I believe that every museum should be a unique, creative place to learn and explore. You all do too, but after 20 years working in museums myself I know how it is—you get mired in the day-to-day grind of keeping doors open, raising funds, and fighting fires. There is little time to investigate what your colleagues are doing at other museums, to dream up new ideas and see them through, to step back and think about the big picture. As a result, many museums are not reaching their full potential.
I left full-time museum work in 2010 to make room for that big picture. If the museum field had think tanks I would work for one, but since it doesn’t I made my own. In my travels throughout Europe and North America (and to a lesser extent other parts of the world) I study museums carefully to determine what’s working and not working for visitors, who is coming up with the most interesting new ideas, and the trends that will shape museums in coming years. I read widely, in our field and others, to bring new models and theories to bear on entrenched problems. I share this big picture with you through customized workshops and consultations, as well as through my blog, articles, and conference presentations. Hire me if you want to craft your interpretive vision, transform your space, and make inspired decisions in a time of great change. Hire me for an infusion of ideas.
Interpretive and Strategic Planning
If you want to revamp your content or your institutional vision but you’re not sure how to do it effectively, I can help. I will work with you to turn your core audience’s interests and needs, as well as the potential of your mission, collection, and space, into a road map for meaningful, compelling forward progress. We might start by brainstorming some small experiments to play around with the possibilities, and work from there to envision more ambitious projects that lead to institutional transformation.
How to Build a Better City Museum
After years of intense research on city museums throughout Europe and North America, I know where they have been and I understand where they are headed. If you are looking to position your museum at the heart of your city, let’s have a conversation about exactly what that means.
I spend a lot of my time working on theory, but I also care just as much about practice. From psychogeography to geotagging to sensory history to pop-up projects, let’s work together to create compelling and imaginative content for your visitors. I’m interested in exhibitions, digital content, public programs, and everything in between. See my Projects page for some examples.
Writing and Editing
Writing is like breathing to me. On any given day I produce exhibition text, scholarly articles, grant proposals, blog posts, and tweets, switching styles and platforms to match the task at hand. I’m particularly adept at translating complex, academic text into language an average person can understand and enjoy.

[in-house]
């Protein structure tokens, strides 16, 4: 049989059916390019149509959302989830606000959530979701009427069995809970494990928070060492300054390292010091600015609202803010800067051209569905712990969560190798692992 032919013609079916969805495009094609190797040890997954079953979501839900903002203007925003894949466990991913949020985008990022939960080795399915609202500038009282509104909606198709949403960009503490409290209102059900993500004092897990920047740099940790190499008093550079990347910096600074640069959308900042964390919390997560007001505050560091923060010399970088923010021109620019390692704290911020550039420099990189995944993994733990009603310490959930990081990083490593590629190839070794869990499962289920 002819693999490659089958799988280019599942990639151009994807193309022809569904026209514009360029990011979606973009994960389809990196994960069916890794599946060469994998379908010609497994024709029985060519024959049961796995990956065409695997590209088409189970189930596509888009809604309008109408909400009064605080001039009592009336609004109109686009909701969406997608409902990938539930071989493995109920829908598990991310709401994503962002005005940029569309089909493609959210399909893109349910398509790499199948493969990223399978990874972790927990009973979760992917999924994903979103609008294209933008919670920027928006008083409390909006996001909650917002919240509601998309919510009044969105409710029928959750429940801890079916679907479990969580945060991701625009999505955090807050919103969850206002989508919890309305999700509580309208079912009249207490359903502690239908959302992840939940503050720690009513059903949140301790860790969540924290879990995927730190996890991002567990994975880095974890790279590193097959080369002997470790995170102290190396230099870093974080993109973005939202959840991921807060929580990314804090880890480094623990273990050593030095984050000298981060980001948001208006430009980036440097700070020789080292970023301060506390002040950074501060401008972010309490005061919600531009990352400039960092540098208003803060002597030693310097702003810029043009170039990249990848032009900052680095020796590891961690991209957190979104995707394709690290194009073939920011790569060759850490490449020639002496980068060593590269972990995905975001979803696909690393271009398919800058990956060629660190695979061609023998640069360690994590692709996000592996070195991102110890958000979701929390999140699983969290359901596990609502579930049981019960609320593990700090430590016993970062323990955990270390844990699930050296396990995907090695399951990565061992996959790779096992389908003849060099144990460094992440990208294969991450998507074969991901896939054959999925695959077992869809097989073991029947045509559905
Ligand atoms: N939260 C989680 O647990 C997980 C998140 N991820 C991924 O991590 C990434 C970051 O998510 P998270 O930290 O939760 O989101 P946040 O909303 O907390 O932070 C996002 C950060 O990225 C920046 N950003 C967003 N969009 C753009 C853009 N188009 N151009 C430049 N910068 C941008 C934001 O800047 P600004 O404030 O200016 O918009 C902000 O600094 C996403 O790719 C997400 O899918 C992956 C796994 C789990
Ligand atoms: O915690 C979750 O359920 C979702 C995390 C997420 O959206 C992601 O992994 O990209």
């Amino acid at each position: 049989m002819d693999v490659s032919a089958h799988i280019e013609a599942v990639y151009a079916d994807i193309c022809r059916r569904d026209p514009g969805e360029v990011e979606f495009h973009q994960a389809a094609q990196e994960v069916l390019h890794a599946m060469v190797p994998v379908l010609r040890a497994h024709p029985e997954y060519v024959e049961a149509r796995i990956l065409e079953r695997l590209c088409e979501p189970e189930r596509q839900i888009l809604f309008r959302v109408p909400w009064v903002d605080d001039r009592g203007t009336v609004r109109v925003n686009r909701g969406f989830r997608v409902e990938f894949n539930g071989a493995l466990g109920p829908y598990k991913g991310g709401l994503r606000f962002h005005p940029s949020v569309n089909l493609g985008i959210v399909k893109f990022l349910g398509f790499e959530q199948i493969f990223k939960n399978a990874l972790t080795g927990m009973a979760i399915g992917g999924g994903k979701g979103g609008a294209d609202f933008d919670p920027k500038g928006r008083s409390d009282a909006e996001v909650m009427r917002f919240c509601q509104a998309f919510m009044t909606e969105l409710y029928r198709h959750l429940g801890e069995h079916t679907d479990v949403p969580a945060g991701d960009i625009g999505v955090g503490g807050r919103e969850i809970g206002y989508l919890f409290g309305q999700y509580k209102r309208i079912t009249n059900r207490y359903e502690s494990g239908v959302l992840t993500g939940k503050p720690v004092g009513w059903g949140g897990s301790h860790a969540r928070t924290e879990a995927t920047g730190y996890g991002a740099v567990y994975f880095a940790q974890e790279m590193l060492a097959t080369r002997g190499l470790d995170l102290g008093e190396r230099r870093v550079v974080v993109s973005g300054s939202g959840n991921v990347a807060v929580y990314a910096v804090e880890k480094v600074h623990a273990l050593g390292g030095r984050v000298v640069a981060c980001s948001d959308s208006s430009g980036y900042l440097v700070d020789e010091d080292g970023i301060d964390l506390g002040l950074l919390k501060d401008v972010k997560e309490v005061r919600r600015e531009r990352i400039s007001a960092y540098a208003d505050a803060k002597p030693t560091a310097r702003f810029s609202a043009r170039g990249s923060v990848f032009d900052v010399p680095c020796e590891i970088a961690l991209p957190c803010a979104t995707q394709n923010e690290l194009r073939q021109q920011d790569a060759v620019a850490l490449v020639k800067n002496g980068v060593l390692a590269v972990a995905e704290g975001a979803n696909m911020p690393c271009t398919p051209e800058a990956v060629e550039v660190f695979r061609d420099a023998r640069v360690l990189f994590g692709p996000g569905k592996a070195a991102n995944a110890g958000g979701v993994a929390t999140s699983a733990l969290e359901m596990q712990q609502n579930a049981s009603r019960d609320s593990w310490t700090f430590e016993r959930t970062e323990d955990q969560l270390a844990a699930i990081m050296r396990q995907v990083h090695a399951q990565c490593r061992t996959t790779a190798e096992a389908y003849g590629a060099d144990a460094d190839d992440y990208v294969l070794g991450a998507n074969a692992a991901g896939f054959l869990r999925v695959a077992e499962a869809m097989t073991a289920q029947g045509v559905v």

Creativity theory posits that inputs of new information are the soil in which interesting ideas germinate. I have developed these workshops as quick bursts of fresh perspective to help your staff or board imagine better possibilities and build a toolkit to reach them. I begin each workshop by grounding participants in the topic at hand through a combination of theory, trends, and case studies. Then I lead the group in interactive exercises designed to extract insights about your particular institution and generate new ideas you can implement.
Museums are public places, authentic places, special places. I believe that when you walk into a museum it should feel like no other place you have ever been before. I use direct observation and techniques borrowed from urban planning to assess your museum as a place and then work with you to identify small and big changes that will make it feel like no other to your visitors.
Creative Practice (with Linda Norris)
Building on our book project Creativity in Museum Practice, Linda and I lead workshops to jumpstart individual and institutional creative capacity. We have developed a variety of strategies and activities that we can customize to your particular audience and goals.
Understanding and analyzing an artifact’s multiple meanings is a literacy, and people who want to work with objects must learn to read them just as they learned to read text as children. During this object literacy boot camp I guide participants through a series of hands-on object activities I have developed and tested with my Tufts University Museum Studies graduate students. Use this workshop to help staff see the full potential of your collection or to train docents and classroom teachers, or offer it to your community as a public program and co-curation tool.